Bank of America (NYSE:BAC) went through some rough times in the past few years. During that time, Brian Moynihan was selected to be the new CEO and Warren Buffett invested in the company.
In 2013, the company was able to achieve around $10 billion in profits. However, when investors thought that the company was about to enjoy some calm quarters, suddenly, a $6 billion provision pushed the company back to quarterly losses.
Almost instantly, many stock analysts started screaming that BAC is clearly overvalued. Some argued that the litigation issues are here to stay. Others pointed out signs of underachieving performance in mortgage origination. Honestly, all this seems to be like if a basketball fan is watching a game using a magnifier, following only one player, thus ignoring all the other dynamics developing on the field.
I understand that the momentum is for bearish stances, however, I believe that the situation asks for a wider look.
The Blow - How big is it?
First of all, I think it is necessary to put the provision costs into perspective - after all, these are non-recurrent costs. If we exclude the $6 billion provision and use a normalized figure, we achieve the following results:
Table 1 - Normalized Income Statement (in USD millions) (Source: Bank of America, except for normalized figures)
Basically, I estimated non-interest expenses at 86% of total revenue, which is higher than the same ratio for previous quarters. Even using these conservative figures, the estimated result would have constituted an improvement around 12% in relation to 13Q1. Looking at the situation from this point of view, things do not seem so alarming.
What does really matter?
The point I'm trying to make is, when it comes to evaluating Bank of America, some investors seem to be suffering from myopia. They seem to believe that litigation will keep going on forever and mortgage operations will never recover. Well, they are right in one aspect: the company's stock price must suffer. Or better, it must have suffered when news came out about litigation, bad mortgage operations and regulators trying to make an example out of BAC.
Graph 1 - Bank of America versus the S&P 500 (Source: Google Finance)
Actually, Bank of America not only heavily underperformed the S&P during the banking crisis, it keeps underperforming the S&P in the present (Graph 1). However, at the some point in the near future, it will most likely stop underperforming the S&P. The reason is simple: what really matters is the bank's franchise:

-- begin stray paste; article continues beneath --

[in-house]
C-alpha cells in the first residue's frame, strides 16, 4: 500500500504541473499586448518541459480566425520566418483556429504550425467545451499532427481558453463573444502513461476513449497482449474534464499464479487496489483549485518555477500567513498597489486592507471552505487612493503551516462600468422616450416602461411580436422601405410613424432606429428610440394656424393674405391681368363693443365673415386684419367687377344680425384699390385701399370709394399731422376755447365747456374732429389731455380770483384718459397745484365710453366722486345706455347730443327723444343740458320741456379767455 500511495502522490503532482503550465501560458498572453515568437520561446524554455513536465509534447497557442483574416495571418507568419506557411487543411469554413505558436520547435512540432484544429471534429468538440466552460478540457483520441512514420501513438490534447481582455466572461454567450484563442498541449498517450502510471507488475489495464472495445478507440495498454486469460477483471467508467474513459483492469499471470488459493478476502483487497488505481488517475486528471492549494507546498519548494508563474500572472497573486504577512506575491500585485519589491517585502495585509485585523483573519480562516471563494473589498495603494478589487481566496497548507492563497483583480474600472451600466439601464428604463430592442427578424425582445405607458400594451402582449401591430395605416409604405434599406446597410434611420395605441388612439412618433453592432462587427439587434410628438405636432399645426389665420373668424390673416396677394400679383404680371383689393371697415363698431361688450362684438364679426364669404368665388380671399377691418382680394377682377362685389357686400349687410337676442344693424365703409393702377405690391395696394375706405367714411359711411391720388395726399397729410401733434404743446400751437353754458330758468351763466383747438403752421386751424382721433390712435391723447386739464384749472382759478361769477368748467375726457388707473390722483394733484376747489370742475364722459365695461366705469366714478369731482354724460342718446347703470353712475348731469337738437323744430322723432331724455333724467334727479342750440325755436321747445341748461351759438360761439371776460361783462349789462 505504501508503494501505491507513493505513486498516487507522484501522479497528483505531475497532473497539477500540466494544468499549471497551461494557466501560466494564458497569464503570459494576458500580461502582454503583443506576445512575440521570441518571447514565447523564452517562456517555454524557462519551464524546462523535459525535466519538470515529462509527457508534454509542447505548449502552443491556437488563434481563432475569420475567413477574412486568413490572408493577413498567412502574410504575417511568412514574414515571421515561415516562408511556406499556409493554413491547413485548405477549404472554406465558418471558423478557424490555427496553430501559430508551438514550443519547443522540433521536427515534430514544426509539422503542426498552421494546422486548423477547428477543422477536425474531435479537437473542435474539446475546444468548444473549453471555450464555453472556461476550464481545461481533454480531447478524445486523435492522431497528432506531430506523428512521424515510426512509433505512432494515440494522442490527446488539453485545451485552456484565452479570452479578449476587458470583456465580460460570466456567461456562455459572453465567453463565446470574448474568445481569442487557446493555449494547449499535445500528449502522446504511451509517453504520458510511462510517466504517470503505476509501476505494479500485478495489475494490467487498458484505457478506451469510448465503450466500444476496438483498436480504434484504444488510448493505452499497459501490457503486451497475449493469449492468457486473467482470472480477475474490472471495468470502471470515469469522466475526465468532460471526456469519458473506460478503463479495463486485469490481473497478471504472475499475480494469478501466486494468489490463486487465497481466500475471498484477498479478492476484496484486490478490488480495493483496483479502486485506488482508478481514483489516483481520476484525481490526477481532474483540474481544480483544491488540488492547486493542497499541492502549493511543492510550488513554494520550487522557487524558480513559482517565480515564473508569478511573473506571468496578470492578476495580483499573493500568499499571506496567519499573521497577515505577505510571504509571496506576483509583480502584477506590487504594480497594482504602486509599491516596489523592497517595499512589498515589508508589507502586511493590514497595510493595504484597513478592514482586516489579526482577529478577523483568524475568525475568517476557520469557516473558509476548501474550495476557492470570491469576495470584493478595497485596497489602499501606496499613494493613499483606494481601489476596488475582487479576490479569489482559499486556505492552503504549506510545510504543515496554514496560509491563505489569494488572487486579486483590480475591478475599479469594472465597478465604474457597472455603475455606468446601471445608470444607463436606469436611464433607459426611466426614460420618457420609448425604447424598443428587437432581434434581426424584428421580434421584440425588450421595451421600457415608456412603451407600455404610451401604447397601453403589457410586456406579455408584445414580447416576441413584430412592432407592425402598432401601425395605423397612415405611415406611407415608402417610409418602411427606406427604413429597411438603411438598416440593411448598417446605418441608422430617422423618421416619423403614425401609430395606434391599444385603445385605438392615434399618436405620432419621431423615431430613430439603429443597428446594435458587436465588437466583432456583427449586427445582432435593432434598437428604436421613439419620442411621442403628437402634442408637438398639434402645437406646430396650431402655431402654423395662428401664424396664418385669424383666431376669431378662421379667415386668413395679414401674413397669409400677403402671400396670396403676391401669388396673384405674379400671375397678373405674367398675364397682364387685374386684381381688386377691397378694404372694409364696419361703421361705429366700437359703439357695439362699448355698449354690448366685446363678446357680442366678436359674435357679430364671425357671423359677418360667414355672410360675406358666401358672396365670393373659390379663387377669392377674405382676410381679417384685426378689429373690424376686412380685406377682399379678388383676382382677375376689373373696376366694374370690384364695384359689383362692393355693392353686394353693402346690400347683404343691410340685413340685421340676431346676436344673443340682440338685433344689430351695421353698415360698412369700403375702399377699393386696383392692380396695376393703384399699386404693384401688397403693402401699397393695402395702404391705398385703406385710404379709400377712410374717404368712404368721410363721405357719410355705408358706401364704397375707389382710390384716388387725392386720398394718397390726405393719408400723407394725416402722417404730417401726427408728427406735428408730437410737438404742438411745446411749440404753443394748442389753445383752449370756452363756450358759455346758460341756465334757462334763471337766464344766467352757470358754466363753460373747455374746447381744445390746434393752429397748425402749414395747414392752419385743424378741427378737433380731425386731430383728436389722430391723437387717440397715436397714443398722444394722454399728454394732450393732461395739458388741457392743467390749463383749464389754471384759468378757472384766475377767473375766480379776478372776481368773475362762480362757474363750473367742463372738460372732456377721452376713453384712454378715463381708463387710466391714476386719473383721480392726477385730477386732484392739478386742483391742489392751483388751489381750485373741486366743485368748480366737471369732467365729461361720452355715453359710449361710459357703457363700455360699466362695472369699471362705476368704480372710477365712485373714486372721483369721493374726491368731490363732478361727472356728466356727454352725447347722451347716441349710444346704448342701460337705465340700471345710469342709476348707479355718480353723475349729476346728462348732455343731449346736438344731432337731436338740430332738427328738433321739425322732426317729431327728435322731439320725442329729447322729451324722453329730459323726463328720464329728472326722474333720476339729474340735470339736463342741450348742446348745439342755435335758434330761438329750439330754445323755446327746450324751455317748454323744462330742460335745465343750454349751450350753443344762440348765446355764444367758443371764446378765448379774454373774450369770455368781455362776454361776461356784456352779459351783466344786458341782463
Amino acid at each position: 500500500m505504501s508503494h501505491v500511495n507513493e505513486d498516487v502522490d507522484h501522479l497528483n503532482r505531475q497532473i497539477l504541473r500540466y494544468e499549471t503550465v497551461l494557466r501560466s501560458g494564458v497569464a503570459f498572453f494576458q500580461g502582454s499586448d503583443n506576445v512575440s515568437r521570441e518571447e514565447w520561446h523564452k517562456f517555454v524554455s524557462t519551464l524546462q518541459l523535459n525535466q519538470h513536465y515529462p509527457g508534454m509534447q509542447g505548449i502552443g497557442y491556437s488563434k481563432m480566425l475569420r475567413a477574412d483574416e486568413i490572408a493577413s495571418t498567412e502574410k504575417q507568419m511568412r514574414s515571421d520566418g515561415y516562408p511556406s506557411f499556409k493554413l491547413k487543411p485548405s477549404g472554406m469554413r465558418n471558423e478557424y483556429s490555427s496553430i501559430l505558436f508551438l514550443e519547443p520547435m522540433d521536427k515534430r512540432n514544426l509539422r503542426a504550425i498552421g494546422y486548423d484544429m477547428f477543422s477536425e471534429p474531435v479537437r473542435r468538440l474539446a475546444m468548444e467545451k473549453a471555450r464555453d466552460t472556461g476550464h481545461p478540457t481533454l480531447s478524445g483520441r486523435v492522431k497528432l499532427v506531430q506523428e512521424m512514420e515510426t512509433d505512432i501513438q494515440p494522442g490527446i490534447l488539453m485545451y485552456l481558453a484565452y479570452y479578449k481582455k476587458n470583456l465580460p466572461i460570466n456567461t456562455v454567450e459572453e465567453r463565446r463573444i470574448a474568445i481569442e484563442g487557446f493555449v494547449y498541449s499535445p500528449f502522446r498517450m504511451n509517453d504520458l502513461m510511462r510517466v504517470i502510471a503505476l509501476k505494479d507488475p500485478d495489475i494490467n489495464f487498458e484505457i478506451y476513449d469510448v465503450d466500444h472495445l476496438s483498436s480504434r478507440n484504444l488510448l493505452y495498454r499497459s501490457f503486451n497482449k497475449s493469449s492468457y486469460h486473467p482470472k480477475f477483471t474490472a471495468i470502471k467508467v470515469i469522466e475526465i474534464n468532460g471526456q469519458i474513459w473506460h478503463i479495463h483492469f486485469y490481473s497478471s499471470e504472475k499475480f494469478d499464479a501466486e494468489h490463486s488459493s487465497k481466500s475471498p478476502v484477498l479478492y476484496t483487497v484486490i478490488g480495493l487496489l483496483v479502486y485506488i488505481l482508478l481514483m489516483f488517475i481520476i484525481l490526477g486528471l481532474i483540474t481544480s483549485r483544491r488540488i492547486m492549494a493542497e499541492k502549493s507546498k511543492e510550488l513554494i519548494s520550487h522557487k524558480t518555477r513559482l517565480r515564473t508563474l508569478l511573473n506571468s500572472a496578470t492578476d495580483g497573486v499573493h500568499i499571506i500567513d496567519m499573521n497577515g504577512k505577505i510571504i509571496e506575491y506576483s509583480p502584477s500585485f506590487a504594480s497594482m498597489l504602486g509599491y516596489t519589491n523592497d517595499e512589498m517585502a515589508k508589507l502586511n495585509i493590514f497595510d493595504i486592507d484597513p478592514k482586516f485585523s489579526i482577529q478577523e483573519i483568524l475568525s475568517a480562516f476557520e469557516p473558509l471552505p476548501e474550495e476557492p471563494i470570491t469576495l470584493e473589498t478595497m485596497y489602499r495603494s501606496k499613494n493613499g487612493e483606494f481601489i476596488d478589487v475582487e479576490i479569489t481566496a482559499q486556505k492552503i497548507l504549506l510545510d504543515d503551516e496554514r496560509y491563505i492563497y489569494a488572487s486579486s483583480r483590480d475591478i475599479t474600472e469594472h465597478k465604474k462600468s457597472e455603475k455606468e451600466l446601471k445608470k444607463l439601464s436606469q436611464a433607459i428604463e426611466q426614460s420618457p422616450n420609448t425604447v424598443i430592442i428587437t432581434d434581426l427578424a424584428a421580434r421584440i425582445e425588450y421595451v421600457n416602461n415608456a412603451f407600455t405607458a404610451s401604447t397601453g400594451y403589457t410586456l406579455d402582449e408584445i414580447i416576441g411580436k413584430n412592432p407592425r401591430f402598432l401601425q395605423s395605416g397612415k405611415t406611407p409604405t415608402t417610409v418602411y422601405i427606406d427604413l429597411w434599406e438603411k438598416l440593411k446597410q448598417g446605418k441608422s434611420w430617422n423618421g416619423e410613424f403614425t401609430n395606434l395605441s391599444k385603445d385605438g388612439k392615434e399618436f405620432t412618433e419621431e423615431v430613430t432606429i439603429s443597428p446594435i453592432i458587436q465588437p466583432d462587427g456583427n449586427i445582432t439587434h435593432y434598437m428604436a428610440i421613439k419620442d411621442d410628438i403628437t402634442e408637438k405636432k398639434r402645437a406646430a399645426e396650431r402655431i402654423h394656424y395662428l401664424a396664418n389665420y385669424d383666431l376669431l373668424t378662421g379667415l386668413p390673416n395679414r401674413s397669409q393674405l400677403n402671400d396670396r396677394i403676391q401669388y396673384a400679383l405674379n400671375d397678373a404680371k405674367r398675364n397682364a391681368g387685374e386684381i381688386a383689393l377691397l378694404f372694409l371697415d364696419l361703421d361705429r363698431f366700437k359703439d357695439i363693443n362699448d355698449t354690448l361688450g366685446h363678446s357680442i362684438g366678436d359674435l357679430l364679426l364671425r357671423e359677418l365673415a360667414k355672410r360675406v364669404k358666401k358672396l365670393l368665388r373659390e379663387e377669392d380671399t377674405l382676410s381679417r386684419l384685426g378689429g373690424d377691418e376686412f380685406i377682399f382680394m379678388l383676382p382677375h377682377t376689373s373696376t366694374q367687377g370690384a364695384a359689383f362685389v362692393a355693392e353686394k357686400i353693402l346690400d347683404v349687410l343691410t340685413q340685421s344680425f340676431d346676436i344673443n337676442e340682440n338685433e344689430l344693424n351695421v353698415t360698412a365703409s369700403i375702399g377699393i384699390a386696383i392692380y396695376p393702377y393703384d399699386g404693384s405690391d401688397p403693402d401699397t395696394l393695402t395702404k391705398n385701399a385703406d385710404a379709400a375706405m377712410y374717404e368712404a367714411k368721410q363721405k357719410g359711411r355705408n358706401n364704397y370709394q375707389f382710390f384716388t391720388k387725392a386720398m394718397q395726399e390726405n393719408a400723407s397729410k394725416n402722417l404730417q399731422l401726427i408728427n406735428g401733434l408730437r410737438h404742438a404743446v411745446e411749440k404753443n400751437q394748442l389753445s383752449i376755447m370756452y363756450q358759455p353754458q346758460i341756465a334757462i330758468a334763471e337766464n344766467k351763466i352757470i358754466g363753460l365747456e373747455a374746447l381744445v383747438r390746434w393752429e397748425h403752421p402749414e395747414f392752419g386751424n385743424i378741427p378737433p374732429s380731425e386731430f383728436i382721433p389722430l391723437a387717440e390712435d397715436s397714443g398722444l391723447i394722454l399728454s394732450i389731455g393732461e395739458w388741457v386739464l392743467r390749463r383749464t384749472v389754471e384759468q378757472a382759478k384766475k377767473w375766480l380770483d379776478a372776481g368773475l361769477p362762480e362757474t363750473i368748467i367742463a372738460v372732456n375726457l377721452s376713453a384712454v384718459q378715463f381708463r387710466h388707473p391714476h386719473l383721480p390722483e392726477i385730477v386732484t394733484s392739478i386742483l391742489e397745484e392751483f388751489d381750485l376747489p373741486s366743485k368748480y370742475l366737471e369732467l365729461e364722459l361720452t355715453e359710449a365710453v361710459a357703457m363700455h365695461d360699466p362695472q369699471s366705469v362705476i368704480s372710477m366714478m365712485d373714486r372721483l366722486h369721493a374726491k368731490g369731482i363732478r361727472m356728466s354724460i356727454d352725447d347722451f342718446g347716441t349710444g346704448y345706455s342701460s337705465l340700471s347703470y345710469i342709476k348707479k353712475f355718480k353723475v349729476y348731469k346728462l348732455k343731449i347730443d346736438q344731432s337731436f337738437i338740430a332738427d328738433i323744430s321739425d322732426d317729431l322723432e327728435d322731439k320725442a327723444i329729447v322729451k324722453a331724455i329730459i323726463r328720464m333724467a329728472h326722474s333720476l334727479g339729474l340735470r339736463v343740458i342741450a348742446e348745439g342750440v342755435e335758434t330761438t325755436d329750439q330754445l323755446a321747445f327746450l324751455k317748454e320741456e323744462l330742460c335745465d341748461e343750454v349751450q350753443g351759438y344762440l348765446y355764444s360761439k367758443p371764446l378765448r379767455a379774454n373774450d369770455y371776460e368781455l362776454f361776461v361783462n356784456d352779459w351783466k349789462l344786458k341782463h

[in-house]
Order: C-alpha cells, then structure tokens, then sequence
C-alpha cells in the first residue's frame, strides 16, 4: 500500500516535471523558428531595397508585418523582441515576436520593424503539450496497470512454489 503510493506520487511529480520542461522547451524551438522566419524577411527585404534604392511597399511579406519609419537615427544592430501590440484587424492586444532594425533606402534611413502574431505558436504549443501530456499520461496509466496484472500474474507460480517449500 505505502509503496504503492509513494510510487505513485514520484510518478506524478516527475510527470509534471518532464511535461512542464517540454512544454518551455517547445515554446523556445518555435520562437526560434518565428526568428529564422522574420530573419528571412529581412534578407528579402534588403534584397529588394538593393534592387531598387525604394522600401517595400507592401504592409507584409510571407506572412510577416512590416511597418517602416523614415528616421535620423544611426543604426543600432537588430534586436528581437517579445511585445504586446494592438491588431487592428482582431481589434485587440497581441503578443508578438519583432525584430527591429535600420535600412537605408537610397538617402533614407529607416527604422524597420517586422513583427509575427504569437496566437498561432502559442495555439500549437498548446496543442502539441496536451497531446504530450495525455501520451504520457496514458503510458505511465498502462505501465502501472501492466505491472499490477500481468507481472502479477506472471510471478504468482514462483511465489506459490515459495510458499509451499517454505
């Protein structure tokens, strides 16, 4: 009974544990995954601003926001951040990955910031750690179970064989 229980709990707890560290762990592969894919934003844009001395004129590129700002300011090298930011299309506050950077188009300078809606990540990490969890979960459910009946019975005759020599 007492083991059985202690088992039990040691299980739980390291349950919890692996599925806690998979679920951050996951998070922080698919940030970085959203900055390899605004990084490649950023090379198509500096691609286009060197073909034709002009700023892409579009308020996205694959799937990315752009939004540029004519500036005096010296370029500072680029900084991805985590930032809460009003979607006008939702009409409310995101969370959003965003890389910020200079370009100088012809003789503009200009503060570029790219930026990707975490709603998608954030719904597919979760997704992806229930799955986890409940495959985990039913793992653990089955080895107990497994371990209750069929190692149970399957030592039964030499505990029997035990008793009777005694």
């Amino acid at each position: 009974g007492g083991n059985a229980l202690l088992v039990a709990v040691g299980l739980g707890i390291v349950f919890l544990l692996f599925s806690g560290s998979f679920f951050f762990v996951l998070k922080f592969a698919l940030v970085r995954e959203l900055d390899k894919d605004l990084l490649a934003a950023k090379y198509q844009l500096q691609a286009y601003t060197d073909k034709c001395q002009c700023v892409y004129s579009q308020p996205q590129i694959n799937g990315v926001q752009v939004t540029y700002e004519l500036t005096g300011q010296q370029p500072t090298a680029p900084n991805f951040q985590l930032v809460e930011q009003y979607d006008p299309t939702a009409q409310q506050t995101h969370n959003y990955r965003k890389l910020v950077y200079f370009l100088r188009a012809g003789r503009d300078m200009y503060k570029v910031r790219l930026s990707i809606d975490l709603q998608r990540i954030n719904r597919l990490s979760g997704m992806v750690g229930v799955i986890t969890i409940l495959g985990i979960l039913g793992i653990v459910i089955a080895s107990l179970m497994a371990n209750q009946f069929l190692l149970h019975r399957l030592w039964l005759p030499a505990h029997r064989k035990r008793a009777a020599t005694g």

- 5,100 banking centers
- $2.1 trillion in assets
- 57 million customers
- Merrill Lynch asset management operation
The main doubt was to know what would be the impact of the crisis in the bank's asset base. Since the bank was able to hold together during the worst part of the crisis, I do not believe that the present is the time for pessimism. On the other hand, if investors just stand waiting for good indicators, when the good numbers arrive, it will be too late. Usually, the stock market does not forgive procrastination.
On the other hand, how can we be sure that the good numbers will arrive in the future? The answer is exactly in the four points previously stated. Basically, 57 million clients, $2.1 trillion in assets, a widespread agency network covering the US and the Merrill Lynch asset management unit are the asset base that will bring the bank back to good profitability. It is a question of adopting the right strategy to take the most out of the bank's great asset base.
The bank's strategy
The management team intends to pursuit a conservative set of business policies. The goal is to adopt a lean approach to the bank's asset base, returning to core operations. The sale of non-strategic assets should help build a fortress balance sheet.
Therefore, the way to go for Bank of America is to focus on consumer and business banking, rehabilitate the consumer real estate services and leverage the Merrill Lynch unit. In the future, the bank's results should be influenced by the conservative approach. Most probably, the bank will not have the swings in profitability that it had in the past.
Table 2 - Return on assets for BAC
In Table 2, we can see that the bank has had some very good years, but it has performed very poorly in other years. In the future, it is expected that the bank will not have years as good as in 2006, but it will be able to avoid a streak of bad years like the 2008 to 2012 period. Therefore, I think that in the medium term (2-3 years), the bank should target a return on assets (ROA) around 1%. If the bank is able to achieve this figure, then the following valuation becomes reasonable:
Table 3 - Valuation for BAC @ 1% ROA
In my opinion, Bank of America owns one of the best asset bases in the US banking industry. On the same note, Brian Moynihan is adopting the right strategy by adopting a lean attitude toward the banks operations and by preferring a conservative banking management approach. A good sign is the fact that Warren Buffett seems to believe in the project. Putting it all together, I think that in the following years, the bank will be able to achieve profits around 1% of assets. If this materializes, I think that a valuation around $22.50 is easily achievable, representing a potential upside of more than 40% in relation to the present price of $16.13.
The main threat that I see in the near future is the possibility of some White House Administration deciding to cut the bank in pieces in order to end the too-big-to-fail bank species.
Disclosure: I am long BAC. I wrote this article myself, and it expresses my own opinions. I am not receiving compensation for it (other than from Seeking Alpha). I have no business relationship with any company whose stock is mentioned in this article.